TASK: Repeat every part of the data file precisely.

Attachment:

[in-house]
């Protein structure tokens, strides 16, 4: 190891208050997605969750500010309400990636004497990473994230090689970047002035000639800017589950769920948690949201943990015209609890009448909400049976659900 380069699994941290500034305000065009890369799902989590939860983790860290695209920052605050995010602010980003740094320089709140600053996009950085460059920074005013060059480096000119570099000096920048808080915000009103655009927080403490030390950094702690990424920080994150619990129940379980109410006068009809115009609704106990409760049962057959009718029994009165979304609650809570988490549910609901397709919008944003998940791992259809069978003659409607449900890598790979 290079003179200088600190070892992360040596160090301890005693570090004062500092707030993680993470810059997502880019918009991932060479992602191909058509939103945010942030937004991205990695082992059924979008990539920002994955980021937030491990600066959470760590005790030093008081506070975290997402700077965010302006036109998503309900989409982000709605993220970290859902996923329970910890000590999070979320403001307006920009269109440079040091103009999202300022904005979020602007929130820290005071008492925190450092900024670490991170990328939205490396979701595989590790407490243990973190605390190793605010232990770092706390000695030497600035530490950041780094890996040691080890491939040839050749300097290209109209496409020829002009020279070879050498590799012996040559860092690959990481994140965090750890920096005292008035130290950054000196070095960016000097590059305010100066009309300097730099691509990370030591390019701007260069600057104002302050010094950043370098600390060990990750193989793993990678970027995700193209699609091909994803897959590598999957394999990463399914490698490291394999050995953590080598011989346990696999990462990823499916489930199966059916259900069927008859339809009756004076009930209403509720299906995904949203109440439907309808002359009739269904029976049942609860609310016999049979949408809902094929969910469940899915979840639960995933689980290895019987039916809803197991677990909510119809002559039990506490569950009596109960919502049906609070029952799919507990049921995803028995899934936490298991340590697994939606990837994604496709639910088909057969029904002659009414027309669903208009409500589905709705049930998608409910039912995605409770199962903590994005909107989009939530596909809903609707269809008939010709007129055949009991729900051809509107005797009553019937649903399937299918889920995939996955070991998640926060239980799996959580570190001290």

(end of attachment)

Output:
[in-house]
């Protein structure tokens, strides 16, 4: 190891208050997605969750500010309400990636004497990473994230090689970047002035000639800017589950769920948690949201943990015209609890009448909400049976659900 380069699994941290500034305000065009890369799902989590939860983790860290695209920052605050995010602010980003740094320089709140600053996009950085460059920074005013060059480096000119570099000096920048808080915000009103655009927080403490030390950094702690990424920080994150619990129940379980109410006068009809115009609704106990409760049962057959009718029994009165979304609650809570988490549910609901397709919008944003998940791992259809069978003659409607449900890598790979 290079003179200088600190070892992360040596160090301890005693570090004062500092707030993680993470810059997502880019918009991932060479992602191909058509939103945010942030937004991205990695082992059924979008990539920002994955980021937030491990600066959470760590005790030093008081506070975290997402700077965010302006036109998503309900989409982000709605993220970290859902996923329970910890000590999070979320403001307006920009269109440079040091103009999202300022904005979020602007929130820290005071008492925190450092900024670490991170990328939205490396979701595989590790407490243990973190605390190793605010232990770092706390000695030497600035530490950041780094890996040691080890491939040839050749300097290209109209496409020829002009020279070879050498590799012996040559860092690959990481994140965090750890920096005292008035130290950054000196070095960016000097590059305010100066009309300097730099691509990370030591390019701007260069600057104002302050010094950043370098600390060990990750193989793993990678970027995700193209699609091909994803897959590598999957394999990463399914490698490291394999050995953590080598011989346990696999990462990823499916489930199966059916259900069927008859339809009756004076009930209403509720299906995904949203109440439907309808002359009739269904029976049942609860609310016999049979949408809902094929969910469940899915979840639960995933689980290895019987039916809803197991677990909510119809002559039990506490569950009596109960919502049906609070029952799919507990049921995803028995899934936490298991340590697994939606990837994604496709639910088909057969029904002659009414027309669903208009409500589905709705049930998608409910039912995605409770199962903590994005909107989009939530596909809903609707269809008939010709007129055949009991729900051809509107005797009553019937649903399937299918889920995939996955070991998640926060239980799996959580570190001290």